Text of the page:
Social work is essential to integration, which is the stipulation we have made in a new Advice Note we have published today in conjunction with the Chief Social Worker for Adults, the Principal Social Worker Network and the Department of Health.

The guidance - for all social workers and councils, including senior managers and Directors of Adult Social Services – aims to support the social model and social care alongside health care and treatment.

Social work enables people to be included in work and communities. Social workers safeguard people’s rights when  compulsory admission or treatment is being considered, when people cannot make decision for themselves and are at risk of losing their liberty, or when they are being abused or neglected.

The Advice Note describes the necessity of support to ensure integration succeeds in providing the services that local people need. We need to show how social workers are essential to the whole system, not just their specific skills, knowledge and competencies in their areas of practice.

If greater integration of acute, community, mental health, primary health, and social care services aims to halt the increasing reliance on hospitals and deliver more support in the community, the social care and health system needs to maximise their social work resource to where it can have most impact.

There is emerging evidence of the value of a broader social work offer in the new care models, for example through Vanguard sites, in hospital discharge, and working alongside GPs. Social workers address the practical, social, and emotional issues that affect a person’s health and wellbeing, manage risk, support independence, and coordinate care to keep people at home.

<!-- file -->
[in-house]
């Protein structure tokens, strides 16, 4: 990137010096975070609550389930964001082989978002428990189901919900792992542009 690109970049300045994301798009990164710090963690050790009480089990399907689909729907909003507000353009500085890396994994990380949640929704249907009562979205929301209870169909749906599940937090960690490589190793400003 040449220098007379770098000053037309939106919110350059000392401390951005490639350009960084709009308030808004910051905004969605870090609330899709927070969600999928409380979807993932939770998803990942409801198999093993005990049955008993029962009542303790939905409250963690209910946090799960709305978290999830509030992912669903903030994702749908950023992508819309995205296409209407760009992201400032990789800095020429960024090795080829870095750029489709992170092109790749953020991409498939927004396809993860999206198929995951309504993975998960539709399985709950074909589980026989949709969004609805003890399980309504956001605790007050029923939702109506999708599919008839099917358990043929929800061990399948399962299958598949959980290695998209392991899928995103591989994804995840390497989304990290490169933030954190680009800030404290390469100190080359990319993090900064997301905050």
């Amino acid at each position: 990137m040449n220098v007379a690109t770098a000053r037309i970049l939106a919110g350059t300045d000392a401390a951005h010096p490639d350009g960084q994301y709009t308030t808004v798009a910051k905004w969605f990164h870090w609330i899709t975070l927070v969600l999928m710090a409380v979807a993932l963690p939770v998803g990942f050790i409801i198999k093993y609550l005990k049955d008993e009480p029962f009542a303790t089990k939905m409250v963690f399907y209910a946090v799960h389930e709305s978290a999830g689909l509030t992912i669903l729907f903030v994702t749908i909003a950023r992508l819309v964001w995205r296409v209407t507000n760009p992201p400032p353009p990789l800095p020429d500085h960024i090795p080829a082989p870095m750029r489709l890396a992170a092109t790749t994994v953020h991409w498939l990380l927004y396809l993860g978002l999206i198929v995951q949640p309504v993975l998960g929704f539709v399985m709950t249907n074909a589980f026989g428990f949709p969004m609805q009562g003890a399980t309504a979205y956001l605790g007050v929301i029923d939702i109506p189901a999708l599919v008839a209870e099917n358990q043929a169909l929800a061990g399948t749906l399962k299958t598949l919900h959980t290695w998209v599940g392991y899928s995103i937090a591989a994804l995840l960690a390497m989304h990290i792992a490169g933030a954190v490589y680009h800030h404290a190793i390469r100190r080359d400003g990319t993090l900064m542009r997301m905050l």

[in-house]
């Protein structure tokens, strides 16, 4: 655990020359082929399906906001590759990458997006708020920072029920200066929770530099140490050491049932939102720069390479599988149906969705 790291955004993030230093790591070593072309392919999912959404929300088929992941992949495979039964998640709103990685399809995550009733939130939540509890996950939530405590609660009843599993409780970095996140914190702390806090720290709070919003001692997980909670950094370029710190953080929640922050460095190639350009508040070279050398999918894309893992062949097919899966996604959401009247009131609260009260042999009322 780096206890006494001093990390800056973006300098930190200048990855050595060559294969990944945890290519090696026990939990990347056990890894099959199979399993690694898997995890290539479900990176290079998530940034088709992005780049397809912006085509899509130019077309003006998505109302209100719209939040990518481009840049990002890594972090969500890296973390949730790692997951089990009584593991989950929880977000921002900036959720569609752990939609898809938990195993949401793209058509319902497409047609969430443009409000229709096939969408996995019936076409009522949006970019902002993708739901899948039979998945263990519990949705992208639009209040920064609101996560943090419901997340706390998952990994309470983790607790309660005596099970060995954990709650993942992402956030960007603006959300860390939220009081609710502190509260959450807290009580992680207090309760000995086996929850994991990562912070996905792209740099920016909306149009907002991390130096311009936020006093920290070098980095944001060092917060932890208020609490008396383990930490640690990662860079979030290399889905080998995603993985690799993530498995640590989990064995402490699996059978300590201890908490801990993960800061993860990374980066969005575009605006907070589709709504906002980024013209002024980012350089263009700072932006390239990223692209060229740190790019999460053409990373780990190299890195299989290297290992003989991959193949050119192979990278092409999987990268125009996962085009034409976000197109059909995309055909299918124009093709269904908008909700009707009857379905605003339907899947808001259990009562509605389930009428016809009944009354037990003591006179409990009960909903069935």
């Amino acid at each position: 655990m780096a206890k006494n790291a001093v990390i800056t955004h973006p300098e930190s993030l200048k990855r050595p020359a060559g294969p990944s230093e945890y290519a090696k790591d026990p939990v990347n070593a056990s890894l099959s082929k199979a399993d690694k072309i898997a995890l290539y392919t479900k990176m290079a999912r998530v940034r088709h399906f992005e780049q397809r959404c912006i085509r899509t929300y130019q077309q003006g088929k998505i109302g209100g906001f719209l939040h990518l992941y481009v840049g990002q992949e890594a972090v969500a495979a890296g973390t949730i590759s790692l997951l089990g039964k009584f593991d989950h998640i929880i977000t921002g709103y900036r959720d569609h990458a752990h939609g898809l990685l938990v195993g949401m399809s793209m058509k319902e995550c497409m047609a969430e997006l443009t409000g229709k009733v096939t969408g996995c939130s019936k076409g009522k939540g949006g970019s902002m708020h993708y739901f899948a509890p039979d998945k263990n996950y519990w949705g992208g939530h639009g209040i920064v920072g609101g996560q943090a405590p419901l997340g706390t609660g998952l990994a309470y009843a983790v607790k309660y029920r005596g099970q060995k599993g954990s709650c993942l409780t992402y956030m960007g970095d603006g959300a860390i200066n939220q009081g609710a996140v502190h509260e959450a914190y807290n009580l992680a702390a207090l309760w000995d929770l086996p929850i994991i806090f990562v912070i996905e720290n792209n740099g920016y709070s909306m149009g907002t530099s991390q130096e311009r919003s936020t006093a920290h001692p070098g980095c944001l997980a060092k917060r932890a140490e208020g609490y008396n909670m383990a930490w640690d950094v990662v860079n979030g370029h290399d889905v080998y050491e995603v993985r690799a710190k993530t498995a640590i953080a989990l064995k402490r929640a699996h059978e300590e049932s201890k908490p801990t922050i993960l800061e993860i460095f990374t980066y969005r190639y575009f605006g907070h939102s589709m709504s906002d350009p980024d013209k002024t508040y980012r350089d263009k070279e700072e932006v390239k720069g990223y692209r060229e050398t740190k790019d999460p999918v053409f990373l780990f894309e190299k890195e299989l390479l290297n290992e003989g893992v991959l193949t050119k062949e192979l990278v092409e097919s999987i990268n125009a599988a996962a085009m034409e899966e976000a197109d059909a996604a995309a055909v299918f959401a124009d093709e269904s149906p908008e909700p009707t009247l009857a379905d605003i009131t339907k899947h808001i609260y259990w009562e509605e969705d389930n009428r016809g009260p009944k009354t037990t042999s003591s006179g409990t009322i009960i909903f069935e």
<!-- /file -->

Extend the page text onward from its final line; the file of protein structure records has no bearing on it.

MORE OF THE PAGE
Social workers and social care must play a vital role in these changing arrangements so that the whole system approach to working with people, their families, and communities really will deliver better outcomes and make best use of available public resources and people's own strengths and assets.

Rather than just relying on the health system  for understanding the person and their situations, social workers apply knowledge of systems thinking, use relationship focused approaches and techniques to enable individuals to change, manage their lives and protect themselves.

This social work contribution must be clear, captured, and communicated, so that there is a good understanding of its necessity. Social workers should be given the opportunity to share their experiences and knowledge at leadership meetings, with social work case studies embedded into any integration reporting.

Performance monitoring focusing on personal outcomes as well as quantitative performance data is more likely to evidence the social work contribution to improving people’s lives.

The emphasis in the Care Act 2014 itself is for person-centred care and social workers play a key role in ensuring the whole person is taken into consideration and how lives are changed for the better.

We aim to influence and impress NHS colleagues with the positive contributions social work can make to improving lives. We hope this Advice Note helps us all to achieve this important goal.


Cathy Kerr

Regional Lead for ADASS